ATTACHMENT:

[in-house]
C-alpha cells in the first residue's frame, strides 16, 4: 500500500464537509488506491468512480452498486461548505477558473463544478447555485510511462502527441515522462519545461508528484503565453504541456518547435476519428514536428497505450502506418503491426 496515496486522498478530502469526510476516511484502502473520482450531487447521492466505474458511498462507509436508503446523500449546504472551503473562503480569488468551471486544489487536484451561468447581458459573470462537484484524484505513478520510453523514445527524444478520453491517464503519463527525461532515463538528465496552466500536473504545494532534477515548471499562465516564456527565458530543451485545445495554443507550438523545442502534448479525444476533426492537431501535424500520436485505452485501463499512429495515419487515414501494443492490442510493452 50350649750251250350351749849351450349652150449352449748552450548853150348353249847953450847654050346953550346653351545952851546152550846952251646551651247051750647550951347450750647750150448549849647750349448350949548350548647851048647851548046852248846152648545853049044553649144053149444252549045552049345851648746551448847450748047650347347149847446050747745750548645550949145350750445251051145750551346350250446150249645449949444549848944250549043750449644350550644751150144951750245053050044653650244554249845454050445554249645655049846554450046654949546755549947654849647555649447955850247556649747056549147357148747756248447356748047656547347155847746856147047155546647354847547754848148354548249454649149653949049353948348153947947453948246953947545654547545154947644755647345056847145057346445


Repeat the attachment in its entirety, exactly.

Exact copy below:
[in-house]
C-alpha cells in the first residue's frame, strides 16, 4: 500500500464537509488506491468512480452498486461548505477558473463544478447555485510511462502527441515522462519545461508528484503565453504541456518547435476519428514536428497505450502506418503491426 496515496486522498478530502469526510476516511484502502473520482450531487447521492466505474458511498462507509436508503446523500449546504472551503473562503480569488468551471486544489487536484451561468447581458459573470462537484484524484505513478520510453523514445527524444478520453491517464503519463527525461532515463538528465496552466500536473504545494532534477515548471499562465516564456527565458530543451485545445495554443507550438523545442502534448479525444476533426492537431501535424500520436485505452485501463499512429495515419487515414501494443492490442510493452 50350649750251250350351749849351450349652150449352449748552450548853150348353249847953450847654050346953550346653351545952851546152550846952251646551651247051750647550951347450750647750150448549849647750349448350949548350548647851048647851548046852248846152648545853049044553649144053149444252549045552049345851648746551448847450748047650347347149847446050747745750548645550949145350750445251051145750551346350250446150249645449949444549848944250549043750449644350550644751150144951750245053050044653650244554249845454050445554249645655049846554450046654949546755549947654849647555649447955850247556649747056549147357148747756248447356748047656547347155847746856147047155546647354847547754848148354548249454649149653949049353948348153947947453948246953947545654547545154947644755647345056847145057346445